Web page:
“It helps me see if I’ve overlooked any books,” he said.

Time will tell how much of an impact the list will have on sales for independent booksellers this holiday season.

“We’ve had a very good response,” said Rusty Drugen, director of the New England Booksellers Association. “There are 
a lot of lists out there, but nothing really comprehensive for children like this.”

These children’s books make up the Yankee Top 40:

  • Make Way for Ducklings, Robert McCloskey, Viking, 1941
  • Sing a Song of People, Lois Lenski, illustrated by Giles Laroche, Little Brown, 1987
  • Sea Swan, Kathryn Lasky, illustrated by Catherine Stock, Macmillan, 1988
  • Ruby Michael Emberley, Little Brown, 1990
  • Zachary’s Ball, Matt Tavares, Candlewick, 2000
  • Old Home Day, Donald Hall, illustrated by Emily Arnold McCully, Harcourt Brace, 1996
  • Thunder from the Clear Sky, Marcia Sewall, Simon & Schuster, 1995
  • Gluskabe and the Four Wishes, Retold by Joseph Bruchac, illustrated by Christine Nyburg Shrader, Dutton, 1995
  • Giants in the Land, Diana Applebaum, illustrated by Michael McCurdy, Houghton Mifflin, 1993
  • Paul Revere’s Ride, Henry Wadsworth Longfellow, illustrated by Ted Rand, Dutton, 1990
  • Yankee Doodle, Dr. Richard Shackburg, illustrations by Ed Emberley, Simon & Schuster, 1994
  • Old Ironsides: Americans Build a Fighting Ship, David Weitzman, Houghton Mifflin, 1997
  • The Fox Went Out on a Chilly Night, an old song, illustrated by Peter Spier, Doubleday, 1961. Caldecott Honor Book.
  • Ox-Cart Man, Donald Hall, illustrated by Barbara Cooney, Viking, 1979
  • Barn, Debby Atwell, Houghton Mifflin, 1996
  • Mill, David Macaulay, Houghton Mifflin, 1983
  • Whaling Days, Carol Carrick, illustrated by David Frampton, Houghton Mifflin, 1993
  • Amistad Rising: A Story of Freedom, Veronica Chambers, illustrated by Paul Lee, Harcourt Brace, 1998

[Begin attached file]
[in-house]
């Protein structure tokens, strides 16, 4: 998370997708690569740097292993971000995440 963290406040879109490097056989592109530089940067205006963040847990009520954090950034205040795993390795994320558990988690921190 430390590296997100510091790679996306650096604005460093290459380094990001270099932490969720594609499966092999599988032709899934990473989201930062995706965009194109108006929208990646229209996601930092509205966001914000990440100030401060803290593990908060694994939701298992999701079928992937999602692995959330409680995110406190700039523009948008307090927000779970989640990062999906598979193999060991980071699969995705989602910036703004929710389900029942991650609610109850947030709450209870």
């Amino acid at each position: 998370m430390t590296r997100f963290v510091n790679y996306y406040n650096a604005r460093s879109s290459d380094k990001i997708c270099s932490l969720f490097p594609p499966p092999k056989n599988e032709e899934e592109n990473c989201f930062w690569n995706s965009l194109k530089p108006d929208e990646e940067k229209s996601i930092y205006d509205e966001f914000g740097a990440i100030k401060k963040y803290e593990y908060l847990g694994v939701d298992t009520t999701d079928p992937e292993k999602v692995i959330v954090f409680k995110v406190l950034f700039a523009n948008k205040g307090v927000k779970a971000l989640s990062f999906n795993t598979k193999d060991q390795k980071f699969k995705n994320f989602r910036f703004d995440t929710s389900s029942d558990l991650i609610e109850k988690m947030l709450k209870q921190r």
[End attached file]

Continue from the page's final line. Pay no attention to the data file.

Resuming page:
• The Milkman’s Boy, Donald Hall, illustrated by Greg Shed, Walker and Company, 1997
  • The Bobbin Girl, Emily Arnold McCully, Dial Books, 1996
  • Shaker Boy, Mary Lyn Ray, illustrated by Jeanette Winter, Harcourt Brace, 1994
  • Island Boy, Barbara Cooney, Viking Penguin, 1988
  • Miss Rumphius, Barbara Cooney, Viking, 1982
  • Blueberries for Sal, Robert McCloskey, Viking, 1948. Caldecott Honor.
  • One Morning in Maine, Robert McCloskey, Viking, 1952. Caldecott Honor.
  • The Little Island, Golden MacDonald, illustrated by Leonard Weisgard, Doubleday, 1946
  • The Disappearing Island, Corinne Demas, illustrated by Ted Lewin, Simon & Schuster, 2000
  • Sally Goes to the Beach, Stephen Huneck, Harry N. Abrams, 1999
  • Henry Hikes to Fitchburg, D. B. Johnson, Houghton Mifflin, 2000
  • A Penny for a Hundred, Ethel Pochocki, illustrated by Mary Beth Owens, Down East, 1996
  • The Two Brothers, William Jaspersohn, illustrated by Michael A. Donato, Vermont Folklife Center, 2000
  • The Five-Dog Night, Eileen Christelow, Houghton Mifflin, 1993
  • Snowflake Bentley, Jacqueline Briggs Martin, illustrated by Mary Azarian, Houghton Mifflin, 1998
  • She’s Wearing a Dead Bird on Her Head! Kathryn Lasky, illustrated by David Catrow, Hyperion, 1995
  • Mike Mulligan and His Steam Shovel, Virginia Lee Burton, Houghton Mifflin, 1939
  • The Brass Ring, Nancy Tafuri, Greenwillow, 1996
  • Mary Had a Little Lamb, Sara Josepha Hale, illustrated by Tomie de Paola, Holiday House, 1984
  • Stopping by Woods on a Snowy Evening, Robert Frost, illustrated by Susan Jeffers, Dutton, 1978
  • Rachel Field’s Hitty: Her First Hundred Years, Rosemary Wells, illustrated by Susan Jeffers, Simon & Schuster, 1999
  • A Child’s Calendar, John Updike, illustrated by Trina Schart Hyman, Holiday House, 1999. Caldecott Honor.

Erica Noonan, Globe Staff Correspondent Date: December 3, 2000 Page: 1 Section: Globe West